Biography
At different times in their career the Scottish pop group Aztec Camera were indie darlings, high-charting pop stars, and skilled crafters of sophisticated modern sounds. Guided by Roddy Frame's deft guitar playing, nifty way with a melody, and a warm and inviting vocals style, the band debuted with a legendary single, 1981's "Just Like Gold" and instant classic album, 1983's High Land, Hard Rain, before launching an idiosyncratic career that saw them working with top-notch session players, dueting with Mick Jones on a hit single (1990's "Good Morning Britain"), and finishing their short run with a pretty album (1995's Frestonia) that sounded like the filpside of Brit Pop's brashness. No matter the setting, Frame's songwriting could be counted on to cut through the stylistic shifts deliver the kind of adult listening experience the band's fans desired.

The band was formed in 1980 by Frame, then 16 years old and living in East Kilbride, South Lanarkshire, Scotland. The initial lineup of the band consisted of Frame on guitar and vocals, Campbell Owens on bass, and Dave Mulholland on drums. Aztec Camera made their recorded debut on 1980's In and Out of Fashion, a compilation cassette of Scottish bands released by Pungent Records in association with Glasgow-based Fumes Magazine, and in March 1981, the group released a single through the respected Scottish indie label Postcard Records, "Just Like Gold" b/w "We Could Send Letters," which rose to number ten on the U.K. Independent charts. The NME gave Aztec Camera their seal of approval by licensing an alternate acoustic version of "Just Like Gold" for C-86, a cassette-only compilation curated and released by the magazine. After issuing a second single through Postcard, "Mattress of Wire" b/w "Lost Outside the Tunnel," Aztec Camera signed with Rough Trade Records, who released the single "Pillar to Post" b/w "Queen's Tattoos" in 1982. 1982 also saw the departure of Dave Mulholland from the group, with John Hendry taking over as drummer.

In 1983, Aztec Camera's debut album, High Land, Hard Rain, was released by Rough Trade in the U.K. and Sire in the United States. The album earned rave reviews (with many citing the fact Frame was just 18 when he wrote most of the songs) and respectable sales, Foir live performances future Smiths guitarist Craig Gannon and keyboardist Bernie Clark expanded the group's lineup to a quintet. Mark Knopfler of Dire Straits came aboard to produce Aztec Camera's second album, 1984's Knife, but as the group's sound became slicker and more ambitious, Frame became disenchanted with his bandmates, and by the time he went on tour in support of the Knife album, Campbell Owens was the only other original member of the group left in the lineup, and it would prove to be his last tour with Aztec Camera.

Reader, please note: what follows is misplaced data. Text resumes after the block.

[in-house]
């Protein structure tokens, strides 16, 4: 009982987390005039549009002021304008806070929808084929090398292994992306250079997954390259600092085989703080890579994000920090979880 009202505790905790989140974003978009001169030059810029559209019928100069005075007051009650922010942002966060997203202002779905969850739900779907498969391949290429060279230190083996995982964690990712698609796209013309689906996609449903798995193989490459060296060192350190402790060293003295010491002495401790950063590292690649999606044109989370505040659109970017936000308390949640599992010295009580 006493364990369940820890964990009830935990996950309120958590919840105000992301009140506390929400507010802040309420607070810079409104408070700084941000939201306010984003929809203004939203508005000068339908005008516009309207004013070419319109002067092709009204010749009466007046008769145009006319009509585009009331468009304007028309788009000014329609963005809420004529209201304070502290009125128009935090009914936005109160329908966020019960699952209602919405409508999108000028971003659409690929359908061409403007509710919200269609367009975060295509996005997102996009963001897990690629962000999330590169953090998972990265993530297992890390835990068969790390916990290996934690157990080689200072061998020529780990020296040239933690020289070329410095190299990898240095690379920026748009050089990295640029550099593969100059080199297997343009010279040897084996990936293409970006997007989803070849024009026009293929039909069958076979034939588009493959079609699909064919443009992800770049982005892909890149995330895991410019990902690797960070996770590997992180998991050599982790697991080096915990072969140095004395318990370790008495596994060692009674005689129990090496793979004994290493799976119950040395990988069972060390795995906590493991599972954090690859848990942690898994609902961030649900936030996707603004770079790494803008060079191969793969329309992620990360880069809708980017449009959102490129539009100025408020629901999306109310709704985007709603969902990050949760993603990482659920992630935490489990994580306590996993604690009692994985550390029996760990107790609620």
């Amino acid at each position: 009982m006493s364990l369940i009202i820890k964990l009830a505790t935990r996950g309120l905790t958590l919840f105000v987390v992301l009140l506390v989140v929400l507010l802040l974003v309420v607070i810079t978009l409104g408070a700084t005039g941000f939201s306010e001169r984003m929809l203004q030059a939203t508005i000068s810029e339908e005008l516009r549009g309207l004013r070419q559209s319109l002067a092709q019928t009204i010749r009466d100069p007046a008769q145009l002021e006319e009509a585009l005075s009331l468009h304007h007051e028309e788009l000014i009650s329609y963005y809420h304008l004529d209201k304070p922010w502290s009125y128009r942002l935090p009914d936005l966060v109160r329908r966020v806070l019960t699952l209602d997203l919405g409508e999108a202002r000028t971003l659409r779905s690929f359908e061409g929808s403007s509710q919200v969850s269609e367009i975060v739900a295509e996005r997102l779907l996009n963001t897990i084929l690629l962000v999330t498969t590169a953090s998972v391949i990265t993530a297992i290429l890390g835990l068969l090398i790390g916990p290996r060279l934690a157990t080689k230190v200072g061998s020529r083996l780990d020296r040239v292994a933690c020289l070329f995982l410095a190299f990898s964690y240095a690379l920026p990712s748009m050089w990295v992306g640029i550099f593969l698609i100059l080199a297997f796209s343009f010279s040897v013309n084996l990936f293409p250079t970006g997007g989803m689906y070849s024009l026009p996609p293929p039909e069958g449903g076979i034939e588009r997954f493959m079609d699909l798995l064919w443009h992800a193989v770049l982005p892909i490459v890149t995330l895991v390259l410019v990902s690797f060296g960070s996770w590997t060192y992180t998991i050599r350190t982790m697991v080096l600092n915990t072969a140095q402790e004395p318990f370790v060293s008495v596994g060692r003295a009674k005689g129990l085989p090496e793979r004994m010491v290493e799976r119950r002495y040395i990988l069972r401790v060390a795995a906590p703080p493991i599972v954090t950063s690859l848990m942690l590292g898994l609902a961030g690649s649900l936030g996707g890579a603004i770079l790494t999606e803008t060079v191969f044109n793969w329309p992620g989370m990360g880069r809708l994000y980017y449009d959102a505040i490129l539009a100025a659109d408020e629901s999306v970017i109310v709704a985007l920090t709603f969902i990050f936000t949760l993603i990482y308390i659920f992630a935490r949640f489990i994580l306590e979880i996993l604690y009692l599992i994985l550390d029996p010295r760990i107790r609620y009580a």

After a stopgap EP of live tracks, B-sides and an acoustic cover of Van Halen's "Jump" titled Backwards and Forwards was issued in the United States in 1985, the third Aztec Camera album, the R&B-influenced Love, appeared in 1987. Though it was issued under the group's name, Frame recorded the material with a handful of first call session musicians, and from that point on, Aztec Camera would not have a consistent lineup on-stage or in the studio, with Frame assembling a different set of players for each project. Love proved to be a commercial success in the U.K., rising to number 10 on the album charts. 1990's Stray was a less slick proposition that was a mix of restrained ballads and brassy pop songs. it also featured a cameo by Mick Jones on the Big Audio Dynamite-influenced "Good Morning Britain." Ryuichi Sakamoto appeared on and produced 1993's Dreamland, an album of electronic-tinged modern pop. After 1995's Clive Langer and Alan Winstanley-produced Frestonia, Frame retired Aztec Camera, and his next project, 1998's North Star, appeared under his own name. A compilation that followed the group's career up to Dreamland, The Best of Aztec Camera, was issued in Japan in 1999 and in the U.K. in 2001. Frame released solo albums in 2002 (Surf) and 2006 (Western Skies) then a comprehensive two-disc set, Walk Out to Winter: The Best of Aztec Camera, came out in 2011.

Though the band was inactive, record companies still managed to keep their work on the shelves, In 2012, Edsel issued all six of the Aztec Camera albums complete with bonus tracks but no involvement from Frame. In 2013, Domino Records released a 30th Anniversary edition of High Land, Hard Rain in the U.K., then a more expanded version in the United States in 2014. In support, Frame played a handful of solo shows in which he performed the album's 13 songs in their entirety. Not content to ride the wave of nostalgia, Frame released a solo album in 2014's Seven Dials for old friend Edwyn Collins' AED label. It took a few years for the Aztec Camera reissue campagin to kick back into gear, but when it did in 2021, Cherry Red delivered Backwards and Forwards: The WEA Recordings 1984-1995, a collection of all their studio recordings, live reocrdings, recmnixes and rarities. ~ Mark Deming & Tim Sendra, Rovi




 
Videos
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Aztec Camera - Somewhere In My Heart (Official Music Video)
Aztec Camera - Oblivious (Official Video) (REMASTERED)
Aztec Camera - Deep Wide and Tall (Official Music Video)
Aztec Camera - Good Morning Britain (Official Music Video)
Aztec Camera - The Crying Scene (Official Music Video)
Walk Out to Winter
Aztec Camera - Working In A Goldmine (Official Music Video)
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